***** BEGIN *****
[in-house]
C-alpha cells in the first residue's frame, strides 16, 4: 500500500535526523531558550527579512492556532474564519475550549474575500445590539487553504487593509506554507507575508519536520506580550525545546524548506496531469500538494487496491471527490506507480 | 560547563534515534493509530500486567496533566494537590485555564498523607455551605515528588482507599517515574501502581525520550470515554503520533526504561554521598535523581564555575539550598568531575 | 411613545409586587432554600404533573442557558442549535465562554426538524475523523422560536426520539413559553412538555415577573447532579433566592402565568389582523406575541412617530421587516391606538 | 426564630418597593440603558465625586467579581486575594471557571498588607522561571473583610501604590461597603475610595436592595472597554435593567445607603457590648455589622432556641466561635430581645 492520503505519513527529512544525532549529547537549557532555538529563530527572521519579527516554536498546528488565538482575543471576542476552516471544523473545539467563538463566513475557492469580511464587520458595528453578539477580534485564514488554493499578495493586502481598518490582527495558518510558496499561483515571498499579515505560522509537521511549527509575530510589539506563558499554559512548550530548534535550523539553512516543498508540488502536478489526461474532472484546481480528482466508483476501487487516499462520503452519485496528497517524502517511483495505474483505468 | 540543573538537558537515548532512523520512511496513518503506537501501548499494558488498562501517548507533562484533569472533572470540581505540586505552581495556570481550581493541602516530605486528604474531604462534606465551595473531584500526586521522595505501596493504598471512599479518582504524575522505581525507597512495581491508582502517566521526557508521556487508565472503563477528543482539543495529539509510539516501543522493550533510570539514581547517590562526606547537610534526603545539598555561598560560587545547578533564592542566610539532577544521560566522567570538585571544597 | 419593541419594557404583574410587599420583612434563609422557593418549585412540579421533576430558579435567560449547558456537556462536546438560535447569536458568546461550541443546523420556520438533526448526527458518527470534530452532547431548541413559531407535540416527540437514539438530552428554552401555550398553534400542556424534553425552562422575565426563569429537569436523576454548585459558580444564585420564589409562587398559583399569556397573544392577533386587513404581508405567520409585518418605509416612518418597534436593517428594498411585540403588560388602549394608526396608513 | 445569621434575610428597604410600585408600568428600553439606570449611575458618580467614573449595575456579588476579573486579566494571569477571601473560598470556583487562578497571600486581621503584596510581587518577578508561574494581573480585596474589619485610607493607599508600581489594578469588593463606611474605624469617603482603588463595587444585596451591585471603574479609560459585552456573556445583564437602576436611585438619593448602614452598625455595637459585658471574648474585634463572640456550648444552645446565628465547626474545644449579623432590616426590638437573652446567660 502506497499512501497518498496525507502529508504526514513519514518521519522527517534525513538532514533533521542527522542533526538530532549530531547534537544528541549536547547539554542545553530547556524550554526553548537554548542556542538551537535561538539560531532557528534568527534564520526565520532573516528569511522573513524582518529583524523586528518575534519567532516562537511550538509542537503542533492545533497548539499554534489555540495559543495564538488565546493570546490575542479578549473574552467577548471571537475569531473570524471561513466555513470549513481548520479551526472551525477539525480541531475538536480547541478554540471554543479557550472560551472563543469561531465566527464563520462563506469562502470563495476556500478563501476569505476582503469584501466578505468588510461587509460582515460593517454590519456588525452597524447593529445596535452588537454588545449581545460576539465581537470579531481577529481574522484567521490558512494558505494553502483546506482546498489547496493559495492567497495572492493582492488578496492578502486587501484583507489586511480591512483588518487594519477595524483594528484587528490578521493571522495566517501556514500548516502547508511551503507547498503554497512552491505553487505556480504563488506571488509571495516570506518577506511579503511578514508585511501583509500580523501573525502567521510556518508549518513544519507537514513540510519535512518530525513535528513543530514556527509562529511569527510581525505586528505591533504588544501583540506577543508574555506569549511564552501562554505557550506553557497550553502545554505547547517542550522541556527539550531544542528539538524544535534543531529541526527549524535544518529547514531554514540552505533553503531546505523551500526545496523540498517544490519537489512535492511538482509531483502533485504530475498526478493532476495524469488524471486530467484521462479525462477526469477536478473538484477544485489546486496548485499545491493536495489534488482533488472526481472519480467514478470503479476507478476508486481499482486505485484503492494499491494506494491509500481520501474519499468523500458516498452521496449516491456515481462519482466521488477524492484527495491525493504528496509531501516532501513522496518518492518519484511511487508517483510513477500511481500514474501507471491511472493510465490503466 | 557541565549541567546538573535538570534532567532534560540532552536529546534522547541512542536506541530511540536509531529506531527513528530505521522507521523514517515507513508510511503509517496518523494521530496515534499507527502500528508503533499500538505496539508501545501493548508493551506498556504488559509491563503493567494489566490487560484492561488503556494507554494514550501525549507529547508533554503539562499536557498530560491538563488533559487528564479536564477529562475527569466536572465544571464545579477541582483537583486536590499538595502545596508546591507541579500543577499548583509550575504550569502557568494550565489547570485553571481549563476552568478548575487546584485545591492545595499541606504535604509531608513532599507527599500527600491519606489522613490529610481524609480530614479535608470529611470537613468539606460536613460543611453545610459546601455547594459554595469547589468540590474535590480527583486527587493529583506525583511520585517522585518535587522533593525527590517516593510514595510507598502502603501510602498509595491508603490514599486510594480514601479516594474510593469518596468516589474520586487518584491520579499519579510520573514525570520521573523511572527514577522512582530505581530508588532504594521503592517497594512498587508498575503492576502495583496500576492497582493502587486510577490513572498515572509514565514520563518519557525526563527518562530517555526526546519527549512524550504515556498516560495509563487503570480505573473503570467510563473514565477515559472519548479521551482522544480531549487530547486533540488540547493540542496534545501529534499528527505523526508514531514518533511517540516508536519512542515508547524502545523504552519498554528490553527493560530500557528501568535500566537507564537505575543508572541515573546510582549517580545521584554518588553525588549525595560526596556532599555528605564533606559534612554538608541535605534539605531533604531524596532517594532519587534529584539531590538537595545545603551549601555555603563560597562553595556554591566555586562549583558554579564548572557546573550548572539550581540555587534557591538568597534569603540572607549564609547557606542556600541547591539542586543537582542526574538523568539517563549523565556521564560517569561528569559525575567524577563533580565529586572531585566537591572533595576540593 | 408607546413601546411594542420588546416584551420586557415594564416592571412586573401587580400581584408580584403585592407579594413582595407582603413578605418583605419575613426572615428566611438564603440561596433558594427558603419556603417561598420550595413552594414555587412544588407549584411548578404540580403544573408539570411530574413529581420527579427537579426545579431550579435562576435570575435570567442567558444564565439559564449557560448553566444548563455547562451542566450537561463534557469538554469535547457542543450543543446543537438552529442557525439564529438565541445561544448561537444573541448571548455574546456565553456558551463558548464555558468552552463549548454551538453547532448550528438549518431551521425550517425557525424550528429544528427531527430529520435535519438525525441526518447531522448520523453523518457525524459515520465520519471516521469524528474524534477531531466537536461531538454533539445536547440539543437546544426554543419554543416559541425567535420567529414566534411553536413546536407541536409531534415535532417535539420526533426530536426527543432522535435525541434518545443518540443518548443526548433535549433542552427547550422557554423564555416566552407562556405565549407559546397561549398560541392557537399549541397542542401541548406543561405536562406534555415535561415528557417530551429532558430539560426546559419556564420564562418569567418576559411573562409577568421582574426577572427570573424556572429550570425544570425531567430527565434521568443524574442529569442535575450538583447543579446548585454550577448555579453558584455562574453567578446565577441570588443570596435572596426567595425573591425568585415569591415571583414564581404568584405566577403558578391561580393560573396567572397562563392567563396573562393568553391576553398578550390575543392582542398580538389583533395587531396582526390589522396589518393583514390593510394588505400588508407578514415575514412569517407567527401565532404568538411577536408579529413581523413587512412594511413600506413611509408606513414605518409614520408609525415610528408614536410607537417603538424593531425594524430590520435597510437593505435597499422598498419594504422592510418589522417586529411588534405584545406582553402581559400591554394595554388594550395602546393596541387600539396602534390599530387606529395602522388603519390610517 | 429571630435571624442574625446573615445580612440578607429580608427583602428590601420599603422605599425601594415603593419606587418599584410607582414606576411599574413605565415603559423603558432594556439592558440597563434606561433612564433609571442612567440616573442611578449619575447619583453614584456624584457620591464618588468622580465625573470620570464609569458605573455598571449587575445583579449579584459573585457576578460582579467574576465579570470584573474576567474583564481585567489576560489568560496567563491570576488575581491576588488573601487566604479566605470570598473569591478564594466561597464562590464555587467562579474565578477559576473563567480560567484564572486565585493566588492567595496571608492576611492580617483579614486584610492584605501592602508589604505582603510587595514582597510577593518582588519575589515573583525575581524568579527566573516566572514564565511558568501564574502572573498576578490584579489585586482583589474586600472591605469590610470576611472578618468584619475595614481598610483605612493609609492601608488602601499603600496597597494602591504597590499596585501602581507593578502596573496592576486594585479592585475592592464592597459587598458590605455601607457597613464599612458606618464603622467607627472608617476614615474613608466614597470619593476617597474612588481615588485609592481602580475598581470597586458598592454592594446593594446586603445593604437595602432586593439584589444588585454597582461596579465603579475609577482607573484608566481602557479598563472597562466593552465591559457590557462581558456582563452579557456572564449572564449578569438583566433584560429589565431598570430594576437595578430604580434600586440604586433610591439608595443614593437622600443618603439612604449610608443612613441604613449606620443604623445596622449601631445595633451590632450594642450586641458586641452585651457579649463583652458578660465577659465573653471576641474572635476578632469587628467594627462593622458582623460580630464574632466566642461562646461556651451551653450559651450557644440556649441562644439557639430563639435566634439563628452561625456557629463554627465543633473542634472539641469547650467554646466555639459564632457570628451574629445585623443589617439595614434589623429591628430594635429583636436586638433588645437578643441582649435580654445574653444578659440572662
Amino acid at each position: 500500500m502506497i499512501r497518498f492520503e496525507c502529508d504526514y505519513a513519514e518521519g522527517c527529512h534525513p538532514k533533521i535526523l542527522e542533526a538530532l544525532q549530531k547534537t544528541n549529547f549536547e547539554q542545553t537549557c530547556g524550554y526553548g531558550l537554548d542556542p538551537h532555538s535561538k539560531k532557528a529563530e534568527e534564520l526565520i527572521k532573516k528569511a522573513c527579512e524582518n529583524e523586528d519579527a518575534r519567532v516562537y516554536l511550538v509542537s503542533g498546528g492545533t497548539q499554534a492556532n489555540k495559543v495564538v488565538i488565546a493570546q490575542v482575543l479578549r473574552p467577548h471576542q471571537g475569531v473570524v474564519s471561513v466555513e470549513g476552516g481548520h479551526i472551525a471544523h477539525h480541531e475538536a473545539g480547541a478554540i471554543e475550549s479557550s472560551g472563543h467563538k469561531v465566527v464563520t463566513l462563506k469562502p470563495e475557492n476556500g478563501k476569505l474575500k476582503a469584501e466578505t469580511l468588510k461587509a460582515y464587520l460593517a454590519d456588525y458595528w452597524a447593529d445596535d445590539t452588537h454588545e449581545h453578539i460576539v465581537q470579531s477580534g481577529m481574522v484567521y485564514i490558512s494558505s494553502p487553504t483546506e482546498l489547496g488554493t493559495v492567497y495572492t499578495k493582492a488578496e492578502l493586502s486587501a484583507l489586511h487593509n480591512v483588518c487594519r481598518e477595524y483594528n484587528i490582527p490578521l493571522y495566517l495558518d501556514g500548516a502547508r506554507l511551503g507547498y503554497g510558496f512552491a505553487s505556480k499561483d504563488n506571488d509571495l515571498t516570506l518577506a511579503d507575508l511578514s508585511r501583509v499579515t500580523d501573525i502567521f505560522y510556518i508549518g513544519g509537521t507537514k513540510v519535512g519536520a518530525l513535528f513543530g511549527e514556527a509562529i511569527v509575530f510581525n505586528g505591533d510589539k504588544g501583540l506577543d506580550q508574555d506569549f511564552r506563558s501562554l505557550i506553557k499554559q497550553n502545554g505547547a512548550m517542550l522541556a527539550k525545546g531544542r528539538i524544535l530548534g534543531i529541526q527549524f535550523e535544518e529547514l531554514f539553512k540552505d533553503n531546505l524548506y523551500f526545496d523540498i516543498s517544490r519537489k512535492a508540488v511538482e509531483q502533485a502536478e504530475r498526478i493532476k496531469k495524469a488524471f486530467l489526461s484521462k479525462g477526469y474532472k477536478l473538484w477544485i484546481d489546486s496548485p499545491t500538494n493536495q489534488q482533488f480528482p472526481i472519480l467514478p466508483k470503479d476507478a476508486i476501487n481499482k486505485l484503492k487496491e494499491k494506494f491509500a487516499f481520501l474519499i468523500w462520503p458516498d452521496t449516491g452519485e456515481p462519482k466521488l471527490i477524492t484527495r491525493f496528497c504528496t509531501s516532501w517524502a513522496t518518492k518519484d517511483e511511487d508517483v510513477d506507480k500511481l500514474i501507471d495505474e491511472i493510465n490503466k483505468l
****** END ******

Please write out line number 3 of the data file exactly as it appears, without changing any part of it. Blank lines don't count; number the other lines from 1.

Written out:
Amino acid at each position: 500500500m502506497i499512501r497518498f492520503e496525507c502529508d504526514y505519513a513519514e518521519g522527517c527529512h534525513p538532514k533533521i535526523l542527522e542533526a538530532l544525532q549530531k547534537t544528541n549529547f549536547e547539554q542545553t537549557c530547556g524550554y526553548g531558550l537554548d542556542p538551537h532555538s535561538k539560531k532557528a529563530e534568527e534564520l526565520i527572521k532573516k528569511a522573513c527579512e524582518n529583524e523586528d519579527a518575534r519567532v516562537y516554536l511550538v509542537s503542533g498546528g492545533t497548539q499554534a492556532n489555540k495559543v495564538v488565538i488565546a493570546q490575542v482575543l479578549r473574552p467577548h471576542q471571537g475569531v473570524v474564519s471561513v466555513e470549513g476552516g481548520h479551526i472551525a471544523h477539525h480541531e475538536a473545539g480547541a478554540i471554543e475550549s479557550s472560551g472563543h467563538k469561531v465566527v464563520t463566513l462563506k469562502p470563495e475557492n476556500g478563501k476569505l474575500k476582503a469584501e466578505t469580511l468588510k461587509a460582515y464587520l460593517a454590519d456588525y458595528w452597524a447593529d445596535d445590539t452588537h454588545e449581545h453578539i460576539v465581537q470579531s477580534g481577529m481574522v484567521y485564514i490558512s494558505s494553502p487553504t483546506e482546498l489547496g488554493t493559495v492567497y495572492t499578495k493582492a488578496e492578502l493586502s486587501a484583507l489586511h487593509n480591512v483588518c487594519r481598518e477595524y483594528n484587528i490582527p490578521l493571522y495566517l495558518d501556514g500548516a502547508r506554507l511551503g507547498y503554497g510558496f512552491a505553487s505556480k499561483d504563488n506571488d509571495l515571498t516570506l518577506a511579503d507575508l511578514s508585511r501583509v499579515t500580523d501573525i502567521f505560522y510556518i508549518g513544519g509537521t507537514k513540510v519535512g519536520a518530525l513535528f513543530g511549527e514556527a509562529i511569527v509575530f510581525n505586528g505591533d510589539k504588544g501583540l506577543d506580550q508574555d506569549f511564552r506563558s501562554l505557550i506553557k499554559q497550553n502545554g505547547a512548550m517542550l522541556a527539550k525545546g531544542r528539538i524544535l530548534g534543531i529541526q527549524f535550523e535544518e529547514l531554514f539553512k540552505d533553503n531546505l524548506y523551500f526545496d523540498i516543498s517544490r519537489k512535492a508540488v511538482e509531483q502533485a502536478e504530475r498526478i493532476k496531469k495524469a488524471f486530467l489526461s484521462k479525462g477526469y474532472k477536478l473538484w477544485i484546481d489546486s496548485p499545491t500538494n493536495q489534488q482533488f480528482p472526481i472519480l467514478p466508483k470503479d476507478a476508486i476501487n481499482k486505485l484503492k487496491e494499491k494506494f491509500a487516499f481520501l474519499i468523500w462520503p458516498d452521496t449516491g452519485e456515481p462519482k466521488l471527490i477524492t484527495r491525493f496528497c504528496t509531501s516532501w517524502a513522496t518518492k518519484d517511483e511511487d508517483v510513477d506507480k500511481l500514474i501507471d495505474e491511472i493510465n490503466k483505468l